This was an event was intended to address some items which weren’t featured prominently enough on the main CPAC stage: global jihad, persecution of Christians, gutting the military, and immigration were cited. Among the “uninvited” speakers was Pamela Geller, who was also featured at Turning the Tides. They had a packed house.

I didn’t stay for the event, which is the thing about CPAC: it’s way more than one person can see. (The same goes for several of the films screened there as well as the breakout sessions, which occur at the same time as speakers and panels downstairs.) The Uninvited event is covered well on Breitbart’s site, though.

Instead, I had a meeting of sorts to attend. Some of you who have seen my Facebook page have already seen this shot.

Allen West and I

When I had stopped by the PJ Media booth earlier, I was told Lt. Col. West would be there at 1:30 and I arrived just in time to be behind Jackie Wellfonder in line. So I took advantage.

By this time, I decided to head back up so I could see Mia Love, a rising star in the conservative movement. But because they were running somewhat behind, I caught some of the stories of the “Conservatives Under 40” featured as a panel.

Next up was a panel headed by former Senate candidate and Hewlitt-Packard CEO Carly Fiorina, who believed “this is the century of brain power and innovation.” She was joined by Texas Comptroller Susan Combs, who cited the “U-Haul test” and quipped “California is Washington, D.C. is waiting,” and New Mexico Congressman Steve Pearce, who asserted that our business is what separates us from South Sudan – they have no “kinetic energy.” The panel eventually suggested that perhaps a million small-business march on Washington may be needed to build awareness of their issues.

Brent Bozell spoke next, pleading his case that we need to stop listening to professional politicians and consultants who are most responsible for our “trainwreck.” He also ticked off a list of things which “aren’t conservative” like the new Ryan budget, House leadership, Jeb Bush, Bob McDonnell (who can “forget his national aspirations”, according to Bozell), and Karl Rove. The mention of Rove drew a chorus of boos from the audience.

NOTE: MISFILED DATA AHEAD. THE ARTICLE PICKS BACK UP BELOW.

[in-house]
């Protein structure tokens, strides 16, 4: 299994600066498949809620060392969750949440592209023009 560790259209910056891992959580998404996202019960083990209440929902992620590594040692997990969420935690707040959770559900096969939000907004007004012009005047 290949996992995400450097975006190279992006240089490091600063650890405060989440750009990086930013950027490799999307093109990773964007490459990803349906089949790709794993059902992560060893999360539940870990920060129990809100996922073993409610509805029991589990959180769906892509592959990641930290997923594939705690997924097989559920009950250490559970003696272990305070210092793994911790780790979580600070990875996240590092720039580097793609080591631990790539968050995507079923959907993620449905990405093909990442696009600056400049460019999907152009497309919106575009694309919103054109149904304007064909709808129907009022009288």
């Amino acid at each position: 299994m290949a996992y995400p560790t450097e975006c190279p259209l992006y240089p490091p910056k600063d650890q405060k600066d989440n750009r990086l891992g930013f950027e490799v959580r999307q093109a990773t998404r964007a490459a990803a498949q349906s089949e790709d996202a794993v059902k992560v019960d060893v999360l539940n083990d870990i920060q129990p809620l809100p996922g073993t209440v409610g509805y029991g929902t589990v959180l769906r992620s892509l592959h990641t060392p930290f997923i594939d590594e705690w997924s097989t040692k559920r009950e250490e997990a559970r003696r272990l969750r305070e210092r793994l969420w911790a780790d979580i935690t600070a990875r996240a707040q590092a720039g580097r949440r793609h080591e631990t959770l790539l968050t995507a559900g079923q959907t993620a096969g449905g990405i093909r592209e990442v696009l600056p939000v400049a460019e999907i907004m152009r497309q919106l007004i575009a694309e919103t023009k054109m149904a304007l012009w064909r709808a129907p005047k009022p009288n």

We would work with these guys, said Brent, but it would have to be on our terms: “our days of playing second fiddle to moderates are over,” concluded Bozell.

We finally got to listen to Mia Love, who was introduced by comedian Stephen Crowder as a woman “liberals check under their bed for.” Somehow I had a lot of good pictures of her, this was the best.

“The pundits of doom and gloom would have you believe all is lost,” said Mia. But her upbeat message was of great cause of confidence: we can restore our confidence in this country and stand out as examples of what is good and right.

Next up was the final panel of the day. a confab called the CPAC All-Star panel.

I’ll admit that I spent the better part of my time this panel was speaking in writing the first portion of Part 1 of this series, but my ears perked up when Larry O’Connor of Breitbart News mentioned Andy Harris’s evisceration of CDC director Tom Frieden over the effects of the sequester.

After the All-Star Panel concluded its work, Dinesh d’Souza spoke on the upcoming film “America,” which as he stated, highlights the idea of the self-made man. This “couldn’t be more different than Obama’s idea,” which to d’Souza seemed to be one that the free market is a form of theft.

The film will ponder the question “what if America didn’t exist?”

RNC Chair Reince Priebus noted that the “House Republican budget is right for America” while the Democratic budget never balances. He also believed we need to introduce the government to the Tenth Amendment.

“Conservatives have to hold the government accountable,” Priebus concluded. “I applaud the new generation of liberty-minded Republicans.”

NRA head David Keene embraced Priebus after being introduced to speak, saying “he is a guy who gets it.” He also recounted a long history of conservative vs. establishment Republican battles dating back over a half-century and reminded us that 50% of voters under 30 voted for Ron Paul – but party leaders don’t really want voters in their clique, Keene said.

Political movements have two choices, said Keene: they can grow, or they can die. It was interesting to hear a member of the old guard speak to a crowd mainly comprised of those two generations younger, as we shall soon see.

Rep. Cathy McMorris Rogers was another warmup act, one who cautioned us that “for too long we’ve been talking like bookkeepers rather than leaders.” She added, “we need to be the party of the 100 percent.”

After giving out the video of the year award to the University of Georgia College Republicans and the Blogger of the Year award to Katie Pavlich, who accepted the award and told us bloggers “we have the world in front of us to conquer, so let’s do it,” we finally got to one of the last featured speakers.